Results from the first Accessathons
Here, you can find some of the abstracts of the projects participants worked on during the first Accessathon in June 2017. In the meantime, we're working hard on a platform to publish detailled project documentations.
FeyeND: Assisted Living
- Team members:
- Alexander Duseti
- Anoshan Indreswaran
- Arindam Mahanta
- Sanchay Cholkar
- Ask the app to “FeyeND” something
- Point camera in any direction and click an image
- App tells you if your object is in that direction
- Guides user to the object (planned)
The idea behind FeyeND is to assist visually challenged people to locate things in their surroundings easily. It is an interactive audio based app which uses natural language processing and computer vision. On request, speak out to the app
what you are looking for. The app uses the camera to
sense the surrounding. It sends the voice command to a language
processing API to identify which object the user is looking for. It sends the image to the Microsoft computer vision API to detect the objects in the image. It checks if the object asked by the
user is on the objects found by the CV API. It speaks out the response. - Progress so far
Portable Music Player For Blind Users
(A device, not to be confused with a mobile app)
- Team members:
Technology has developed to the point where you can do almost anything with your smartphone. However, the interfaces of smart phones are not very usable for blind and visually impaired people and the user experience for a blind user is totally not enjoyable. Starting from this awareness, I was motivated to develop a music player for blind people. A small research reveals how visually impaired people struggle with current devices needing need greater independence and freedom, and how there aren't any feature rich music player for them - supporting cloud services like Spotify and such. To fill the gap, I presented the concept of a portable music player which incorporates easy navigation features which are essential in a music player by the means of tactile buttons on the device.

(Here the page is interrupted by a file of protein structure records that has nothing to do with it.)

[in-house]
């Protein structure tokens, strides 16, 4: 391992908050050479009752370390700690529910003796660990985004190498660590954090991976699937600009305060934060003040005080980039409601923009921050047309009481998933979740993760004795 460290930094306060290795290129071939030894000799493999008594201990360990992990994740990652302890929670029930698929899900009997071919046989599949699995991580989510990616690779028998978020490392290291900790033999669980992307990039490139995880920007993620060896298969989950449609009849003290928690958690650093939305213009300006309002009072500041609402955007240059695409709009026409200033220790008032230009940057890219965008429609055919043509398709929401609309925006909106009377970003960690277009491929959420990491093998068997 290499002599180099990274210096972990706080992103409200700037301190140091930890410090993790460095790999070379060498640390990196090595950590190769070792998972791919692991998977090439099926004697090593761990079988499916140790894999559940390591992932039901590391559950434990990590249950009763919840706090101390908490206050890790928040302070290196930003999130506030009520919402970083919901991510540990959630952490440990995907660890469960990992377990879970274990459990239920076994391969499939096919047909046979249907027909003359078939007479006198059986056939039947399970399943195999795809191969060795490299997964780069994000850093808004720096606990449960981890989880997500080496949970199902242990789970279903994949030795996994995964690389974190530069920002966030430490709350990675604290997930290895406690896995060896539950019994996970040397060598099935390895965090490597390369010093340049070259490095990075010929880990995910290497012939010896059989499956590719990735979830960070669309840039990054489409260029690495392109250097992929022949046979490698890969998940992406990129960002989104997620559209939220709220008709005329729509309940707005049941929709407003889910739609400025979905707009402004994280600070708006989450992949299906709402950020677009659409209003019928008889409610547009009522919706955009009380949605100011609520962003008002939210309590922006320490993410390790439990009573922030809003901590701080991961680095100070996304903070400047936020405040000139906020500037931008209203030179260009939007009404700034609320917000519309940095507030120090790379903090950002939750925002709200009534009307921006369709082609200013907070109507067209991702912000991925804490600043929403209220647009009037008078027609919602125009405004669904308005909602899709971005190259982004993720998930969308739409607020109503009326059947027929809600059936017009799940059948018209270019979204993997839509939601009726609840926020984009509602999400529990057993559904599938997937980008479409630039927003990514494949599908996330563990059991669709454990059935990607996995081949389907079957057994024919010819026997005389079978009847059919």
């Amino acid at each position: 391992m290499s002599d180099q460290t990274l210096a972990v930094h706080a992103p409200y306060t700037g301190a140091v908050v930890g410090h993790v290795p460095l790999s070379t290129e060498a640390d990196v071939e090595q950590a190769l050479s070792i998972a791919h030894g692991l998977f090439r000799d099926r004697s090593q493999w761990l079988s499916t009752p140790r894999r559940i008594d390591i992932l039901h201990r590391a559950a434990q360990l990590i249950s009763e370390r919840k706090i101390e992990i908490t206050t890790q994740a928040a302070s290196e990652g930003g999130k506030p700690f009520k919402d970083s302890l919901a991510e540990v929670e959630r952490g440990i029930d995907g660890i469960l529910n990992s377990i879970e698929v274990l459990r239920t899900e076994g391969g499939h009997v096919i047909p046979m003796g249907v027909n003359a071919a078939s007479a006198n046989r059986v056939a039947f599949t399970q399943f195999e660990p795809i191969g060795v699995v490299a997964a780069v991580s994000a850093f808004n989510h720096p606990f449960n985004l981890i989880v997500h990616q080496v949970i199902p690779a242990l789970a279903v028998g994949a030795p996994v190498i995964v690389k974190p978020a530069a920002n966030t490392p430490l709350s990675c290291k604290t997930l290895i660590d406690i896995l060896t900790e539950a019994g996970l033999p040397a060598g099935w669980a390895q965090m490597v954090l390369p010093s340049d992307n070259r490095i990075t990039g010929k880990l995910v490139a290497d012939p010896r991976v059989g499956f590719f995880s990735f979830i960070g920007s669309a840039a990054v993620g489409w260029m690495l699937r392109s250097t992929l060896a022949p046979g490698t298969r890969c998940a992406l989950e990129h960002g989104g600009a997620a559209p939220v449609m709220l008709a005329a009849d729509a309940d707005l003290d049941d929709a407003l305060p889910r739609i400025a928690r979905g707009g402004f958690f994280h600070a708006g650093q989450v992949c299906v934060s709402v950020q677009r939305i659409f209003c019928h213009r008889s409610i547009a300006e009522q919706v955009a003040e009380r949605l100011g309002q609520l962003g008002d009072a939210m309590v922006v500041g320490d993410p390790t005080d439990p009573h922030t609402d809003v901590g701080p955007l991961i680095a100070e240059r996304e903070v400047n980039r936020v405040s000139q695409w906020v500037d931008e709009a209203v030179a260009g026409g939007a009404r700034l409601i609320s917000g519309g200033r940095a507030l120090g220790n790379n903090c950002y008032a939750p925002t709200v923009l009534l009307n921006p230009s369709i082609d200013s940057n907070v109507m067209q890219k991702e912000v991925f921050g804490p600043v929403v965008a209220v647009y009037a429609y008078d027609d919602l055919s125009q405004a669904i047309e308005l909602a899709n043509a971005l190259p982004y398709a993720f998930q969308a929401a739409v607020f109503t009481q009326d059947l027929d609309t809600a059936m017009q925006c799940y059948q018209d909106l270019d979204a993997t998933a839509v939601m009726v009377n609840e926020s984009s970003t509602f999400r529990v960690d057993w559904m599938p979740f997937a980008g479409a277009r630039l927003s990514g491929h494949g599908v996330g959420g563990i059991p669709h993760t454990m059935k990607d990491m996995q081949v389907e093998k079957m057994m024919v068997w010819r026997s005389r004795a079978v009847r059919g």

Pushy! : Robotic arm as an accessibility extension
- Team members:
During the introductory phase of the “Accessathon”, my team consisting of my colleague, Deep Bhatt, and I, Husam Shakeeb, were motivated by the presentation
given by Mr. Christian Bayerlein. He was explaining all the accessibility functions and tools he has at his disposal with the exception of being able to
operate buttons or carry out simple tasks that are otherwise not possible from his chair or smartphone.
We worked closely with Mr. Bayerlein and explained the simple concept of using the wireless connection capability already available in his chair to attach
a mechanical arm that can be used to push buttons and in an advanced stage to add the ability to handle objects. He was excited about the idea and he even
chose the name for the project.
The idea was to build or acquire a mechanical arm that would be used to carry out the tasks and to build an interface between the arm and the smartphone
using an Arduino microcontroller and infrared or Bluetooth directly from the phone to send commands. During the “Accessathon” using the hardware available
in the lab we were able to demonstrate the concept by building the interface with a single motor and sending signals to operate the motor from Mr. Bayerlein’s
We still hope to receive the necessary hardware in order for the project to be completed, other students may also pick up where we left off in case we